Gold Nugget with a Metal Detector 1973-1989
Steve's First Nugget Hunt 1973
White's Coinmaster 4 with 4" Gold Probe
Moore Creek, Alaska
People talk about how long it took to
find their first nugget with a metal detector. Usually the discussion revolves
around how much trash they had to dig before they found their first nugget.
Well, I probably come close to setting some kind of record for the number
of years involved. My problem was not finding lots of trash, it was not
My first nugget hunt in 1973 taught
me one thing about detectors at the time... they were nearly worthless for
finding gold. I had my first metal detector, a White's Coinmaster 4. These
old units could not ground balance, and had very poor sensitivity to small
gold, even with the so-called Gold Probe accessory coil. I was panning 1/2
pennyweight nuggets from the little gully pictured at Moore Creek, and found
I could not get a reading from those nuggets when they were placed directly
under the coil.
My next detector was one of the early
White's Goldmasters. I figured I needed a nugget detector instead of a coin
detector. Imagine my surprise when I discovered all the Goldmaster was in
those days was the Coinmaster circuit board in a larger box! If you are
shopping for a used Goldmaster do not buy one of these old ones by mistake.
They were blue and about the size of a mailbox. And about as useful for
finding gold. I was getting into dredging at the time, and decided detectors
were a waste of time for gold.
I got into business in
1976 selling mining gear and as a White's dealer. But my stock answer for
people coming in looking for a gold detector was "Don't waste your
money, you'll find more gold with a $5 gold pan". That was good advice
at the time. We concentrated on selling metal detectors for finding coins
My bias caused me not to keep up with
changes in the technology, however. Reports of a large nugget finds would
appear every once in awhile. I chalked them up to "Yeah, sure you can
find gold with a detector, if it's big enough"! And the nuggets found
were usually pretty big, not something likely to be found in my immediate
The first commercially
available detector with ground balancing capability was the White's Coinmaster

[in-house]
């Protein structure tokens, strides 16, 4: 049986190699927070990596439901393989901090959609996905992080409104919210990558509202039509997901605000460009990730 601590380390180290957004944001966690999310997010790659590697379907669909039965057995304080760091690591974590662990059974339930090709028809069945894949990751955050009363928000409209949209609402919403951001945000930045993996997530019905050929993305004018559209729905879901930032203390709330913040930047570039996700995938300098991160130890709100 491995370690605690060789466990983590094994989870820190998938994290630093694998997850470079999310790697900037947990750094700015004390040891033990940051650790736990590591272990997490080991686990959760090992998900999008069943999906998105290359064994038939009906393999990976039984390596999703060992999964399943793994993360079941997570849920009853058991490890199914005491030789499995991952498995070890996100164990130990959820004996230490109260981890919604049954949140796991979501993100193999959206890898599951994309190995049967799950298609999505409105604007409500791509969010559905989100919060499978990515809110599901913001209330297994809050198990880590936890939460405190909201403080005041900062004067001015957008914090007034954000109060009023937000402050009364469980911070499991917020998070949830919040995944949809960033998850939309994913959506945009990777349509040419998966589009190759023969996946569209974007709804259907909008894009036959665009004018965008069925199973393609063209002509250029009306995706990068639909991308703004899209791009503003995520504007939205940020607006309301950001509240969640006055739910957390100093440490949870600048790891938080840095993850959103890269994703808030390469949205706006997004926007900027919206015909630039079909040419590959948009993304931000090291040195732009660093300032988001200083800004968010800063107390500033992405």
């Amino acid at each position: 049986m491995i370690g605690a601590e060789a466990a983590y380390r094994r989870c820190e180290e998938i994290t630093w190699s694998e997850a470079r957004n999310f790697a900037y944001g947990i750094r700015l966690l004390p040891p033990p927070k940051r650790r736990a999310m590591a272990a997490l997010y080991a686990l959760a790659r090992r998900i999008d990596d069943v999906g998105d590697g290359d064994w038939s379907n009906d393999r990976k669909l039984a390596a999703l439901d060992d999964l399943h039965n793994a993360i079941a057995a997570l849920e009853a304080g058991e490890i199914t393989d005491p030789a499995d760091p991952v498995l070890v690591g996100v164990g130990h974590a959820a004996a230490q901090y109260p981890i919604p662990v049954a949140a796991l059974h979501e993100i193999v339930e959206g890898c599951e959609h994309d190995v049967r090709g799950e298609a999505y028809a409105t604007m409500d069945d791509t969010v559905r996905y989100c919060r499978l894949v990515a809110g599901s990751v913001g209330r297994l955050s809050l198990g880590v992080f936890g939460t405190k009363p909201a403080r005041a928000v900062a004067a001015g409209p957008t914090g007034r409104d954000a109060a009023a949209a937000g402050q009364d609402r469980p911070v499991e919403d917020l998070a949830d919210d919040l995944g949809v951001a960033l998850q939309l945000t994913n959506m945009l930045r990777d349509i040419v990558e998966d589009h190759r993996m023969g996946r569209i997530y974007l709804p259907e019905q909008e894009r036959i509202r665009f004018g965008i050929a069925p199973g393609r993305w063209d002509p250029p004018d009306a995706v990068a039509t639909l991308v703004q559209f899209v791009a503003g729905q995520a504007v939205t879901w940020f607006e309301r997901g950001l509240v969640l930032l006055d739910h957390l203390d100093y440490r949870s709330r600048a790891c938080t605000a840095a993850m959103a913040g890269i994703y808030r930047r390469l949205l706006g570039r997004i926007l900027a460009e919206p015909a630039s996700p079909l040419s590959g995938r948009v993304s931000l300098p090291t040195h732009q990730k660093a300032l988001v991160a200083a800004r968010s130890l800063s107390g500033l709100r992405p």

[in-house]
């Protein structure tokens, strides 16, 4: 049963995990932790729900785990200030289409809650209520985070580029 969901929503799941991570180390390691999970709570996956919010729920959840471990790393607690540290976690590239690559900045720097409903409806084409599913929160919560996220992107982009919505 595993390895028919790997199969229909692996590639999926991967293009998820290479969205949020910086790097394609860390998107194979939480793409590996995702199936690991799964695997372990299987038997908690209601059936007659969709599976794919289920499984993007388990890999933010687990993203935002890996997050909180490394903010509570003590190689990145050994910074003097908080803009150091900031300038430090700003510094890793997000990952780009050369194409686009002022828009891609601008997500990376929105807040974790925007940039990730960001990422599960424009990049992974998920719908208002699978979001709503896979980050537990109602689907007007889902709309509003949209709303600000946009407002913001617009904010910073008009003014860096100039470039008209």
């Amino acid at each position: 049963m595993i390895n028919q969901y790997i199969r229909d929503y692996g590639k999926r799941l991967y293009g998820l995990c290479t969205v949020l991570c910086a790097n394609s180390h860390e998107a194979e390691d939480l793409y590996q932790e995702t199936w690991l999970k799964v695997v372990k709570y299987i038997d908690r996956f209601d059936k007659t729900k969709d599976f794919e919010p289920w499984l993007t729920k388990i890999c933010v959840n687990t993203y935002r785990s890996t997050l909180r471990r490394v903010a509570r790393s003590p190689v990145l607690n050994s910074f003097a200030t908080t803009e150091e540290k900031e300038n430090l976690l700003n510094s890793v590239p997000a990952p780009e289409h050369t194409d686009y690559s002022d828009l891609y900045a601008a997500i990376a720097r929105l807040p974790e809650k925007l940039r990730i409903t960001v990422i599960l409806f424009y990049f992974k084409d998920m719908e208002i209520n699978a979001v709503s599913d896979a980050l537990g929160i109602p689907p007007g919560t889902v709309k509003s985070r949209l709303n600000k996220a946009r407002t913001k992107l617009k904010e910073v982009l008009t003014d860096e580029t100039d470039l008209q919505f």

5 Supreme. I was seriously into coin hunting, and purchased one of these
new units. It was a very low frequency detector, and I found to my dismay
that it really liked nails. One nice thing about the very old detectors
was that they pretty much ignored nails, They Coinmaster 5 loved them and
I was finding so many nails I took a dislike to the detector. But the depth
of detection was amazing for the detectors of that time.
I sold it to a friend who was a heavy
equipment type miner. He found a gold nugget weighing several ounces with
it at his mine. This should have clued me in, but once again I chalked it
up to being a lucky find of a very large nugget. I went on about my dredging,
sluicing, and panning.
Finally in the 1980's I
was also selling Compass detectors, and I hauled a Compass X-80 up to my
claims and gave it a try. It had the capability, as my tests on smaller
gold nuggets revealed it was pretty good. We were selling them now as nugget
detectors, and some finds were being made with them. Unfortunately, I was
not lucky enough to find any gold with the unit the one time I gave it a
try. And it just reinforced my feeling about detectors as being a waste
It was not until June 18, 1989 that I
decided to give metal detecting for gold another try. Compass had
repackaged the X-80 as a nugget detector called the Gold Scanner Pro.
Here is my log entry for that day:
and used Compass Gold Scanner Pro. Found my first gold nuggets ever with
a metal detector! Two nuggets within 10 feet of each other between Area
#1 and Area #2 below old tailing pile at lower end. One nugget at 9 grains
and the other at 4 grains, total of 13 grains. Also found two bullets."
hooked! I COULD find gold with a metal detector. It only took me 16
years to find my first nugget with one!!
I planned my first real